The unit consists of a receiver attachment that can be worn on any part of the body and connected wirelessly to one or two transmitters. A referee or coach’s smartphone would be running a software application that sends a Bluetooth signal to the receivers to make them vibrate. Different pulses could be used to signify different things.

The students tested their prototypes at Rochester School for the Deaf. Schools that have deaf athletes could use the notification system. “There’s a tremendous market,” Swob said. The schools using the devices also would be compliant with the Americans with Disabilities Act, he said.

“I really like the idea. It’s very cool,” Bellanger said. “But I think there are other applications for it – such as on a deaf child at a playground. I think it has applications for more than just sports.”

The students said they planned to reinvest their winnings back into the product to hopefully begin producing V-Sports for sale.

Second place and $3,000 went to the Get Dancin’ team of Nicole Hood, a graphics design major from Concord, N.H., and Nic Shaw, an accounting technology major from Sun Prairie, Wis. A third team member, Samatha Braidi, a Master of Science Program in Secondary Education student from Vineland, N.J., is on a co-op and was unable to attend the presentation. Hood, who was born profoundly deaf, began dancing as a child, but never knew dance terminology or made friends with others in the class. “I fell in love with dancing,” she said. “It’s become my passion, something I completely love.” Their business idea is to open a dance studio for deaf and hard-of-hearing people, where teachers use sign language to instruct, in Rochester in the fall of 2013.

Third place and $2,000 went to team WaterSocket: Casey Jaeger, a packaging science major, Matthew Hente, who has yet to select a major, and Richie Prilenski, a mechanical engineering major. All three are from the St. Louis, Mo., area and knew each other growing up. And all three have cochlear implants. Their idea was to create a waterproof cover for the receiver portion of cochlear implants using a super hydrophobic spray. They said about 500,000 people worldwide have cochlear implants.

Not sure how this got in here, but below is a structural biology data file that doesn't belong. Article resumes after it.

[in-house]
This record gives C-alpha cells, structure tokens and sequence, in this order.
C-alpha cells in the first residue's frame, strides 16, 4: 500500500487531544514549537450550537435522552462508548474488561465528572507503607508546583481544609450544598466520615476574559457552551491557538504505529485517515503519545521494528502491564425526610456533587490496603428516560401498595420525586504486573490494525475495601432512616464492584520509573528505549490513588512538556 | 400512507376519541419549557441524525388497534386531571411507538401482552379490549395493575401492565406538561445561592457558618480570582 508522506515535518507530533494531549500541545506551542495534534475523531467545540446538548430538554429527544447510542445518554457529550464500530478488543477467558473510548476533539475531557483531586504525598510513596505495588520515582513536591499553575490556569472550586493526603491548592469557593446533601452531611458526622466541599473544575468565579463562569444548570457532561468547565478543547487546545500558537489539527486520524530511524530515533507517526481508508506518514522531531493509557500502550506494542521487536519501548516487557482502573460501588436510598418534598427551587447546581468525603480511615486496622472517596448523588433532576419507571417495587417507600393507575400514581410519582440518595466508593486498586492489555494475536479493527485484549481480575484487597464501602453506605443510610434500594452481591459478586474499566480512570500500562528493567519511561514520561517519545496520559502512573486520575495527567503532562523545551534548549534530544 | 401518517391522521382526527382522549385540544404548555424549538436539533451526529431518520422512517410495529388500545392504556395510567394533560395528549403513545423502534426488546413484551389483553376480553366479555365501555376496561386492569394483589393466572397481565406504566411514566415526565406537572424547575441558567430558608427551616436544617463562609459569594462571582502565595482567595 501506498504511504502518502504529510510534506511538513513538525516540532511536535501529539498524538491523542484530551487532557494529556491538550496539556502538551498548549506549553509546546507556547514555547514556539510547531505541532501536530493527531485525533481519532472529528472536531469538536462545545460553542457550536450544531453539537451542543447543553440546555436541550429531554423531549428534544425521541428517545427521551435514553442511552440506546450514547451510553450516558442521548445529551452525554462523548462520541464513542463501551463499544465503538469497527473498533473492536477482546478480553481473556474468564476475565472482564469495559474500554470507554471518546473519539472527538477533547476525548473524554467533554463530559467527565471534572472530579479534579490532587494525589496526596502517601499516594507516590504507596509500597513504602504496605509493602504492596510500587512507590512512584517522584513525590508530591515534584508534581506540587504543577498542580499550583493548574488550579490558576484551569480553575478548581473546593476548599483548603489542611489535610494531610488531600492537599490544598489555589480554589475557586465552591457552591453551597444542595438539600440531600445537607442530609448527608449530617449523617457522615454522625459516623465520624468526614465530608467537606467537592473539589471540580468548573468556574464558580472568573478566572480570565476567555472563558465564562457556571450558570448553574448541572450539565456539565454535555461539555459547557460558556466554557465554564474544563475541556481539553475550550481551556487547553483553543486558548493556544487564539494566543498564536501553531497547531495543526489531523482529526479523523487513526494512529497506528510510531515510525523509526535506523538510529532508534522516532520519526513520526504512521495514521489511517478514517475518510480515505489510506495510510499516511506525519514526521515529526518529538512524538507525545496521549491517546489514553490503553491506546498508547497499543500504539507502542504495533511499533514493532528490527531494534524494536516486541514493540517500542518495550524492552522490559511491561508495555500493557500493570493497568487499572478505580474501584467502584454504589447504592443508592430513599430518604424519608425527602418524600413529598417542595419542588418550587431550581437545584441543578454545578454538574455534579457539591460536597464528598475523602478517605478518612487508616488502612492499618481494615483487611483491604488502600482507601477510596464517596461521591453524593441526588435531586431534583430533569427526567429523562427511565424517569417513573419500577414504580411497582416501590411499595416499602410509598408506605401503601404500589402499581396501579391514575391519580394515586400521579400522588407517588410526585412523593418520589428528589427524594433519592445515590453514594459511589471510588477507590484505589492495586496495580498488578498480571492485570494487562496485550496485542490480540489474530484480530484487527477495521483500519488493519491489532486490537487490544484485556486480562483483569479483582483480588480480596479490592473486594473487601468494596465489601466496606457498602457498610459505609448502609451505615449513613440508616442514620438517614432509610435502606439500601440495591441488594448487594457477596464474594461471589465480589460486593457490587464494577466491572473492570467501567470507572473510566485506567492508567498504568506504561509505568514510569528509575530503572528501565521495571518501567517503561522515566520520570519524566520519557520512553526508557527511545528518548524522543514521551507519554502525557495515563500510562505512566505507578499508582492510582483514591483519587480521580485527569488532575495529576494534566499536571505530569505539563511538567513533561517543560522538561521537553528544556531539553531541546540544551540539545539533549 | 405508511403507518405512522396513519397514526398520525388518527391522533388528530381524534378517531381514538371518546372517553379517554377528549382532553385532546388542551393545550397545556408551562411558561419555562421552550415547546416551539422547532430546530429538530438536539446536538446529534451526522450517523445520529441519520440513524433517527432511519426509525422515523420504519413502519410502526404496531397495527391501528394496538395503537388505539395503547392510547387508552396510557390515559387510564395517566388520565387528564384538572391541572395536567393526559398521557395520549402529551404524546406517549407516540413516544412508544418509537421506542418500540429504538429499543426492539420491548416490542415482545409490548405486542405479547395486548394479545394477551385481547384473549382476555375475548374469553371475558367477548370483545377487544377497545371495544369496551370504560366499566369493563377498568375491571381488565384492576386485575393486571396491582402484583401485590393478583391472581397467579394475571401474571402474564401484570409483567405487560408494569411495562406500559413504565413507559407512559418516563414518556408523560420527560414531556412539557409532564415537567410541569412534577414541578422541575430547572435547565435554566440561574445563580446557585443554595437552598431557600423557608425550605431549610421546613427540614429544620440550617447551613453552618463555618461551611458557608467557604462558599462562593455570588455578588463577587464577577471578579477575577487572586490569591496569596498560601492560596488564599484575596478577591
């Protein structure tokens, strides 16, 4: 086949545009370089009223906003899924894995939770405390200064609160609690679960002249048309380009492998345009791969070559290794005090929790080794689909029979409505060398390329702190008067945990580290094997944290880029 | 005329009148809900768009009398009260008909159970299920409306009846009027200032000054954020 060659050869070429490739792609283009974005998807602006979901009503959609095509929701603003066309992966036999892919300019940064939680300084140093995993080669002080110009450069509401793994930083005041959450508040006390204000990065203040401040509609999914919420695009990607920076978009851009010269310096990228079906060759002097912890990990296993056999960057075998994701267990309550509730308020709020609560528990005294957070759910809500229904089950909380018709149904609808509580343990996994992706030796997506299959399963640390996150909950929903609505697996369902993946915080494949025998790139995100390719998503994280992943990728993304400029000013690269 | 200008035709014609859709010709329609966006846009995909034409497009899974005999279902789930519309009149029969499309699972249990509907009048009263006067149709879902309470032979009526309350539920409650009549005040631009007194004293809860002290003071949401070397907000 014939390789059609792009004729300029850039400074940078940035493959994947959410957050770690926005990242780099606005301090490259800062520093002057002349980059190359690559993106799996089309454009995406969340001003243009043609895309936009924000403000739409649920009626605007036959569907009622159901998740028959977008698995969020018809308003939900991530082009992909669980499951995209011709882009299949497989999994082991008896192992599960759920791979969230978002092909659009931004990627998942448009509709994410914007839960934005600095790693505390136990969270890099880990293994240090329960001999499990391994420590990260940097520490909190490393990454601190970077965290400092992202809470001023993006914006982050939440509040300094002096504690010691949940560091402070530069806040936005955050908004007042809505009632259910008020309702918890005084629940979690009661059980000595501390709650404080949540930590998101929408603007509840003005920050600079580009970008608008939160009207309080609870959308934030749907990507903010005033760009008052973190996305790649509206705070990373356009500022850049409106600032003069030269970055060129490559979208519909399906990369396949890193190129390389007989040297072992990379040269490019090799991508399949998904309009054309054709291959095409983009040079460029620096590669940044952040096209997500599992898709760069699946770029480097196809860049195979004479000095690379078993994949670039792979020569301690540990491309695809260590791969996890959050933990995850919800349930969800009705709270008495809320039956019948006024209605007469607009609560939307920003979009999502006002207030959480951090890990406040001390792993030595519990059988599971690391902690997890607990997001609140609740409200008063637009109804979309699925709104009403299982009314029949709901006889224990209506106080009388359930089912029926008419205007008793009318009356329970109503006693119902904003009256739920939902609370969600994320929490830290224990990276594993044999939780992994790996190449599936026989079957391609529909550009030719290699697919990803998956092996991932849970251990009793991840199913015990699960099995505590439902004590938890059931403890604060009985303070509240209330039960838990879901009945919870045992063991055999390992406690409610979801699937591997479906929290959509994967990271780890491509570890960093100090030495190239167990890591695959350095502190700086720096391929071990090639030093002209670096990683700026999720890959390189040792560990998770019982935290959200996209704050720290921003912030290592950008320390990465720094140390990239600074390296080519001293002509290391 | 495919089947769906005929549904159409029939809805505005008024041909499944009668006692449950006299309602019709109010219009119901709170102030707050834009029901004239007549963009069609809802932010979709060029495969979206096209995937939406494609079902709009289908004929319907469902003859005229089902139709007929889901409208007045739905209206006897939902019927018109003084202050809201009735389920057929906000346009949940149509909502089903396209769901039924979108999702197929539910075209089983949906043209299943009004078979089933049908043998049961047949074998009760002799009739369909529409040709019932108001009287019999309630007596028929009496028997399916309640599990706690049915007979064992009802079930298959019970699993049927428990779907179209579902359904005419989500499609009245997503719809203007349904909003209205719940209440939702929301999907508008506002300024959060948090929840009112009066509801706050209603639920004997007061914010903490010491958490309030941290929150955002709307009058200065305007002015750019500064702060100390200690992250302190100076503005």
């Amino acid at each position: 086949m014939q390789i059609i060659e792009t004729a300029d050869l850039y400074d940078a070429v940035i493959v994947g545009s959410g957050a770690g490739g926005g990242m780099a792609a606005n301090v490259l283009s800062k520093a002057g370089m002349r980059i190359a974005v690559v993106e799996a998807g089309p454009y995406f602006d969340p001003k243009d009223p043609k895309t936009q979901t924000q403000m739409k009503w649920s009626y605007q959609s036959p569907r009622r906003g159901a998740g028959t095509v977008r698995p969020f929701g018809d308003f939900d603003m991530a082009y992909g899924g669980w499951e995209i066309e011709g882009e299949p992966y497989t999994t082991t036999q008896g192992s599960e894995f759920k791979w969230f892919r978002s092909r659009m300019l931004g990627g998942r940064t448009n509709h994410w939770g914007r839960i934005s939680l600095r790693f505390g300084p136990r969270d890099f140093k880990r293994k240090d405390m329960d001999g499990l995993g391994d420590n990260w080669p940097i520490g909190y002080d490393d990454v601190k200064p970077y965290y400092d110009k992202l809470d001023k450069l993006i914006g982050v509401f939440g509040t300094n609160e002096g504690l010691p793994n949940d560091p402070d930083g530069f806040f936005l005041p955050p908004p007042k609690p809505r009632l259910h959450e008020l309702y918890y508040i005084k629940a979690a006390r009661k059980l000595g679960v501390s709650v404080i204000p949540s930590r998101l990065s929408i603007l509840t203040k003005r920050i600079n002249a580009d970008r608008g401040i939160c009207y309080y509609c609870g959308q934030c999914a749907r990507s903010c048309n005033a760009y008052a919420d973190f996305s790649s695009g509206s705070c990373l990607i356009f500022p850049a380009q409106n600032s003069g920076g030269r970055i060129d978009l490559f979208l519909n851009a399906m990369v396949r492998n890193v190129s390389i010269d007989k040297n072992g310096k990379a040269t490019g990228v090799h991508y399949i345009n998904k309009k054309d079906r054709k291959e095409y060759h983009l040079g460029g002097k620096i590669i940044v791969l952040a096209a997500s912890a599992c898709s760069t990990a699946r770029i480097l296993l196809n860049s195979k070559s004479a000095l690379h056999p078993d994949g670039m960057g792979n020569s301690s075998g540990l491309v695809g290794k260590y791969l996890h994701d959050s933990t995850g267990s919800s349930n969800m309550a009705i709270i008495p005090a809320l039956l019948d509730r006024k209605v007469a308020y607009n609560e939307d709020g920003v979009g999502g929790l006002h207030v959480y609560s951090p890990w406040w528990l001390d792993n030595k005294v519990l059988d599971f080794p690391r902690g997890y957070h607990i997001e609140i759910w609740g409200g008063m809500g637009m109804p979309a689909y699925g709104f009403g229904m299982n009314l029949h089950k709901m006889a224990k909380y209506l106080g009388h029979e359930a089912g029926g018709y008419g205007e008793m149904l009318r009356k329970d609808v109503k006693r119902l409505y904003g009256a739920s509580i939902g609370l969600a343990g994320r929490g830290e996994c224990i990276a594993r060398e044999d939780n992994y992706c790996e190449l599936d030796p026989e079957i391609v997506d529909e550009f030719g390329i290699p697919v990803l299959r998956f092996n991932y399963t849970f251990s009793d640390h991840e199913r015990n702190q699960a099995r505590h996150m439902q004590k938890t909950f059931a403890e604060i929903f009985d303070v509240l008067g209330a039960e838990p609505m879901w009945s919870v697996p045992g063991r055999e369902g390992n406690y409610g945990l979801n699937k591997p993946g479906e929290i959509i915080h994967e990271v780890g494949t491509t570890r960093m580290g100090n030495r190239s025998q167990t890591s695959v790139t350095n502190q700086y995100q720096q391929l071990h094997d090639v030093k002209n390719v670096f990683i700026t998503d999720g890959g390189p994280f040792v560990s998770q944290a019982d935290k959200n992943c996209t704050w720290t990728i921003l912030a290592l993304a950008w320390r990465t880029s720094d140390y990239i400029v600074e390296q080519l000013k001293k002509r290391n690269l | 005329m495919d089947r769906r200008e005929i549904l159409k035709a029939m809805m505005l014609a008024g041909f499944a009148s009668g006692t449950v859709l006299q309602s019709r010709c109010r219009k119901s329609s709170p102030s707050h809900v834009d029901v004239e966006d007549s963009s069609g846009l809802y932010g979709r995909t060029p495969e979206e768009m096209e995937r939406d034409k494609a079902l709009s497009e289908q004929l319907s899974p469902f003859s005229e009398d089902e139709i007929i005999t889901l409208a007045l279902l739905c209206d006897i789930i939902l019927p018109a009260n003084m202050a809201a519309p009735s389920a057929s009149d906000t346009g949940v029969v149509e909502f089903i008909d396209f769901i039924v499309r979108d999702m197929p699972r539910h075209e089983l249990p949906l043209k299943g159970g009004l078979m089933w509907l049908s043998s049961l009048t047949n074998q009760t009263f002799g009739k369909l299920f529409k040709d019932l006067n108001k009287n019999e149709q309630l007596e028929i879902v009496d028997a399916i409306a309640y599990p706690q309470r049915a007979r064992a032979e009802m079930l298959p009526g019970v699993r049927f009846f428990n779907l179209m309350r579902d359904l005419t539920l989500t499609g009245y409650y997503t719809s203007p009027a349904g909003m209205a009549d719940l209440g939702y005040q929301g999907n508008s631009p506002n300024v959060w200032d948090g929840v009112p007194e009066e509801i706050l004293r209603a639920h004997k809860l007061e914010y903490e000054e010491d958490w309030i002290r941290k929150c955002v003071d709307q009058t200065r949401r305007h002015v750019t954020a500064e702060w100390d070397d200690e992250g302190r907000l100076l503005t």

The runner-up teams were Galari, presenting a bed-shaking alarm activated by a smartphone, and Dose Alert, which envisioned a wristband that could store medication and shake or flash to remind the wearer to take it.

“All five groups did an outstanding job,” said Chris Wagner, an RIT/NTID alumnus and senior vice president of Business Operations and Marketing for ZVRS. “I was so impressed. The dreams and aspirations you have makes me even more proud to be an alumnus. And at RIT, it’s all about the opportunity to grow.”

NTID President Gerry Buckley said he also enjoyed the students’ presentations. “This competition shows the talent, creativity and entrepreneurial spirit our students have. This is the hallmark of an RIT/NTID education, and these are the innovators of the future,” he said. “And thanks to ZVRS for believing in all of you.”

Wagner said ZVRS will sponsor the Next Big Idea again next year.